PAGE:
There are bombs falling on Slough these days. Fiendly (not friendly) bombs.
Permit me to explain.
I drove to Cippenham in Slough yesterday (maybe around 12 miles away from our house) at dawn to see if I could find the huge roost of ring-necked parakeets that spend each winter in this place.
Much has been written about these exotic birds – whether they should be culled or not, what damage they may be doing to our native birds and even how they came to be in the UK. (African Queen, Jimi Hendrix etc). For a very good summary of these birds you could do worse than read this web page – the best I’ve found.
Me? Personally? I’m used to them now, in the same way I’m used to red kites flying low over our house each day. We have parakeets in this area every day it seems – regularly in the garden.
I think they’re spectacular birds and quite welcome in the numbers they’re at, at present. They always remind me of my honeymoon in Sri Lanka – and those are nice memories indeed.
That said, they DO seem be exploding in numbers and expanding their range, albeit slowly – this may prove (very) problematic for our native, hole-nesting bird species – such as woodpeckers, jackdaws, pigeons, owls.
I think a cull of some sorts may well be inevitable – ‘though I’m not sure it would be particularly effective now.
I have watched a number of rugby matches at Esher rugby club over the years and before 2011 (when the club had to pull down their rotten poplars) up to 7000 parakeets would roost there.
On at least one occasion (probably more) the club had to close the footpath under the roost trees as the copious amount of guano that accumulated there was deemed to be a health hazard. I can understand why. 7000 parakeets roosting each winter there must have produced an almighty mess.
I never travelled to Esher to watch the birds, more so the rugby, but the winter roosts were always spectacular. I think the Esher girls’ side is still nicknamed “The Parakeets”, despite the birds having gone now.
Perhaps some of them have moved to Slough?
I arrived at the site before dawn with an aim to count the birds as best I could. Not in situ, but by taking photos of the entire roost and counting them on Photoshop later, by painting a bright green dot on each bird I could see on each photo (I stitched four photos together to produce a very wide angle landscape shot with the entire roost pictured) and using a manual clicker to aid me. Meant I didn’t have to remember what I’d counted up to – I do like my clicker!
The photos below are a pictoral representation of how I counted the number of birds in this roost. You'll not be able to make out any detail as this website will not allow HUGE pictures to be displayed. Each "photo" below is HUGE however, consisting of 4 photos stitched together to make each.
And the result? 1990 birds!
And those were just the birds I could see from my (very poor) photos taken in the gloom.
Potentially there could be as many as 2500 birds in this roost.
Now parakeets are not quiet birds. Many people hate their loud, piercing, raucous squawks and whistles. They do seem to be constantly shouting at each other. In fact as I type here in North Bracknell, I can hear two or three parakeets constantly squawking and squealing at each other in the tall trees about 100 yards from the house. I don’t have to imagine what 2000 parakeets might sound like – I heard them at Cippenham yesterday morning. LOUD.
Then there are the droppings. The “fiendly bombs”.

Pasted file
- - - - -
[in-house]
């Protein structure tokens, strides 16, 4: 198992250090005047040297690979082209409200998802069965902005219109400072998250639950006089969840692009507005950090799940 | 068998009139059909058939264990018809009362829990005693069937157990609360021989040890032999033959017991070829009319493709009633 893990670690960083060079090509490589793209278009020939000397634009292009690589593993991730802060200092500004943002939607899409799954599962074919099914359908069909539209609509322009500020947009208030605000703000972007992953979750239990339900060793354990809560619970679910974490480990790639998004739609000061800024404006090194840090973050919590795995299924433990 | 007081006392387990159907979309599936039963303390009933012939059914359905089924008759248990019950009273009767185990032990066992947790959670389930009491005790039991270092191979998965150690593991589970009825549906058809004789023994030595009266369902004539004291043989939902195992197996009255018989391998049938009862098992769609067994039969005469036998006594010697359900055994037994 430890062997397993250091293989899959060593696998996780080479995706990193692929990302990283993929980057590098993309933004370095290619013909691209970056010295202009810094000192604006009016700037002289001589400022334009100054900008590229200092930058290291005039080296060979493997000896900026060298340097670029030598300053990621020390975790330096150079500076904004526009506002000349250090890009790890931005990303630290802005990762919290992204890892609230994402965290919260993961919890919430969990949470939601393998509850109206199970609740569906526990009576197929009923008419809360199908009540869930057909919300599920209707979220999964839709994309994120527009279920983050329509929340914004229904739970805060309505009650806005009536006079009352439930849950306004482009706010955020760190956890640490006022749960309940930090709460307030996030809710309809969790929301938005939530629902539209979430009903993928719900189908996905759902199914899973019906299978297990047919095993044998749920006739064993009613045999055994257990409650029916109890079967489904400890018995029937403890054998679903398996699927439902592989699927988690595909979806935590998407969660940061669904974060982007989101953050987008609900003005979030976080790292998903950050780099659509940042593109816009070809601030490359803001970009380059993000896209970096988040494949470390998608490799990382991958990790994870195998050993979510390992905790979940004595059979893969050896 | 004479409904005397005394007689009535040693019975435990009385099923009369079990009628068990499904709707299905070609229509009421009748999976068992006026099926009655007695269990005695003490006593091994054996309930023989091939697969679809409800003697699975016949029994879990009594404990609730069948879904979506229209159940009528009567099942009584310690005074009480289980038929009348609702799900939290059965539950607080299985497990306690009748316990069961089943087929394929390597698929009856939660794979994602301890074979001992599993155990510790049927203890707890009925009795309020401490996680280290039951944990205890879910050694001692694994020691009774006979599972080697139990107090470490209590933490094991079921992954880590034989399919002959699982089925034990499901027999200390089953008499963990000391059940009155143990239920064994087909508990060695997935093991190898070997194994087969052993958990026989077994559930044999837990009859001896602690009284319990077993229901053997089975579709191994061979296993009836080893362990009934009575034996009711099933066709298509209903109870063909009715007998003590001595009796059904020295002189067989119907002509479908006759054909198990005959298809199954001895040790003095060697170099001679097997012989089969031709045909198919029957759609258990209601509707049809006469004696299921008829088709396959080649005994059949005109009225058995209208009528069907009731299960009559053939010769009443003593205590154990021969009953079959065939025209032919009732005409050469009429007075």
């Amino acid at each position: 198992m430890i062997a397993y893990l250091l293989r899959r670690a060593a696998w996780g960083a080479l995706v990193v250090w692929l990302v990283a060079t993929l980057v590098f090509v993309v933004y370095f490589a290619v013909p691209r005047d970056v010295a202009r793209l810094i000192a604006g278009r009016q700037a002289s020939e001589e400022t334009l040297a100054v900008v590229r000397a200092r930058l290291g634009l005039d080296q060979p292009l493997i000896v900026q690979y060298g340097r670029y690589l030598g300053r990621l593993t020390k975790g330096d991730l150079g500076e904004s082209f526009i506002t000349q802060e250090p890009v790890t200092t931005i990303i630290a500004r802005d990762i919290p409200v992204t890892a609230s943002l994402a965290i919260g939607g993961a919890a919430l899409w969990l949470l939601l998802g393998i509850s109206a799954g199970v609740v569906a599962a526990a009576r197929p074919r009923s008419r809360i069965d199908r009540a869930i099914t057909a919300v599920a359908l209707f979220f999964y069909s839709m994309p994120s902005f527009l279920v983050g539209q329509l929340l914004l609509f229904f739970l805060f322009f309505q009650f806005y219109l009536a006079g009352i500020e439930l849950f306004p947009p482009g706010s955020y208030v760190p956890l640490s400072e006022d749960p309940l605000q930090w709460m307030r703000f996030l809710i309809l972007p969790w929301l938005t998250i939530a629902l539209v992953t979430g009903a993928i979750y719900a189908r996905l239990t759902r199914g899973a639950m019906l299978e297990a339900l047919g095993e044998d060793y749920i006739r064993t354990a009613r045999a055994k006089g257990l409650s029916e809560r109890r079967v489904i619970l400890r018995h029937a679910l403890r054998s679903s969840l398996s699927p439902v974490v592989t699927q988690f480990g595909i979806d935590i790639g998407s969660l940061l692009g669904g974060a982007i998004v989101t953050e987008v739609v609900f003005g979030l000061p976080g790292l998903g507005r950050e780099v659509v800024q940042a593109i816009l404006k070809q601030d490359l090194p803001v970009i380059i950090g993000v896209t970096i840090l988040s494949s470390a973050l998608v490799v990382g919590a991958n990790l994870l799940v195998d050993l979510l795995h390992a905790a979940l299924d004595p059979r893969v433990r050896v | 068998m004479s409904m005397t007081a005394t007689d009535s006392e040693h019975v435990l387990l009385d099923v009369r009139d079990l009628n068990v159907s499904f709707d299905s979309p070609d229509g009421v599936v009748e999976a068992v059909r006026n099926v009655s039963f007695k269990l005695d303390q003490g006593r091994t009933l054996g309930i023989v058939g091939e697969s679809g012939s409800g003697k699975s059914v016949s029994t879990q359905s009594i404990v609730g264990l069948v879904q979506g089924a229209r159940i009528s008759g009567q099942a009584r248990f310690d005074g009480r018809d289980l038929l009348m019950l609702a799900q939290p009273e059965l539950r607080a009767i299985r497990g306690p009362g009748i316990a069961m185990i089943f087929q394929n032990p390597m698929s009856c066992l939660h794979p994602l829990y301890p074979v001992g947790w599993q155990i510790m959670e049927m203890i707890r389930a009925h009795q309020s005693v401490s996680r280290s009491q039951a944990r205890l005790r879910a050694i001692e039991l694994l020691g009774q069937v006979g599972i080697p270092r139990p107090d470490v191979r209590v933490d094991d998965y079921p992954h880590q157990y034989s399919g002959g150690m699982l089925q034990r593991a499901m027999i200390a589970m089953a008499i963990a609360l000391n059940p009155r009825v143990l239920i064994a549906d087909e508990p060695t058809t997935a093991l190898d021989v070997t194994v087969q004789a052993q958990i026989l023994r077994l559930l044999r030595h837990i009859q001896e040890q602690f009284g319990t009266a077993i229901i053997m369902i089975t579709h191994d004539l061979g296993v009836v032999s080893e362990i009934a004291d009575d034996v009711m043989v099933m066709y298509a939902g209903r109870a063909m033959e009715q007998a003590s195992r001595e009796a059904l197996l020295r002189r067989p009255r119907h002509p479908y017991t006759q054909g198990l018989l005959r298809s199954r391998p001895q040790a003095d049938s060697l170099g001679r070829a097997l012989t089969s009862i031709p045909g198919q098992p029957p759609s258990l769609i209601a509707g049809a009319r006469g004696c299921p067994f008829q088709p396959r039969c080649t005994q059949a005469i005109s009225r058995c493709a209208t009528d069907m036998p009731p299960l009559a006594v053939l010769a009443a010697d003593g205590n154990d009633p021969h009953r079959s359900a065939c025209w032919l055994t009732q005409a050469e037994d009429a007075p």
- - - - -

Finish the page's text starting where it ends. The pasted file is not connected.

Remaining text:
As I’ve said above, Esher RFC had to close one of their footpaths at least once whilst the birds were there due to a glut of guano.
There is a bridleway running under the Cippenham roost. In fact as I photographed the roost yesterday, two joggers slid and slipped down that bridleway as quickly as they could. Talk about running the gauntlet! Running through piles of parakeet poo with more constantly falling from the sky above you.
If the birds remain there, then I can foresee an imminent bridleway closure for the same reason as Esher RFC’s footpath closure. There doesn’t seem to be any reason for them to leave – they’re in a lovely habitat – right next to the STW and M4 for warmth and light, right next to a watery habitat (parakeets seem to like being close to water) and close to many birdwatchers’ gardens – birdwatchers that put their favourite foods out for blue tits and goldfinches – but food that the bolshy parakeets will of course take instead.
Don’t get me wrong – for me it was a spectacular sight – seeing a roost of 2000 lurid green, noisy parakeets and for all I know, the people who have to live there, the people of Slough (and more specifically, Cippenham) might like the birds.
But I doubt the vast majority do.
The people of Cippenham already have the industrial estate, the M4, the sewage treatment works, the flood plain and Heathrow to contend with.
And now they have 2000 noisy parakeets each winter too, covering their footpaths in green goo.
I don’t know about you, but for many reasons (professional and personal) if we were to move house, my first check on finding something that might suit us would be a flood risk check in the area. Then a check for nearby STWs or dumps. Then a check for local industry (wrecker’s yards etc). But even I might not have considered checking any potential area for winter parakeet roosts (they’re noisy for quite a lot of the night for quite a lot of the winter).
Did Cippenham residents, certainly those who moved into the new housing estates know they were moving to a house a few yards from one of the biggest parakeet roosts in England? How would you know (unless like me, you have one eye out for these sorts of things)?
So…. Betjeman eventually got his wish anyway (even if he regretted his words being published).
These "bombs” are fiendly, not "friendly"though; and are more "dropping" (hur hur) rather than "falling" on Slough.
Poor old Slough.